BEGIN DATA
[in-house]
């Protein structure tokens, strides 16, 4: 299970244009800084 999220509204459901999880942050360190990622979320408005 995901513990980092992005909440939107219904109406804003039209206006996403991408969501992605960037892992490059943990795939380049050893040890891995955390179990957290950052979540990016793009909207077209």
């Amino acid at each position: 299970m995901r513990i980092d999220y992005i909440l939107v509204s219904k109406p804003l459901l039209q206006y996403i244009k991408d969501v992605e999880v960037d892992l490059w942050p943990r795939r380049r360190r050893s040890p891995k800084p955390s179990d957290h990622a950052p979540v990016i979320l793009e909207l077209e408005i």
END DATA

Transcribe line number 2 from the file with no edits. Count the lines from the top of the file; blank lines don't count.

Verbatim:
């Protein structure tokens, strides 16, 4: 299970244009800084 999220509204459901999880942050360190990622979320408005 995901513990980092992005909440939107219904109406804003039209206006996403991408969501992605960037892992490059943990795939380049050893040890891995955390179990957290950052979540990016793009909207077209």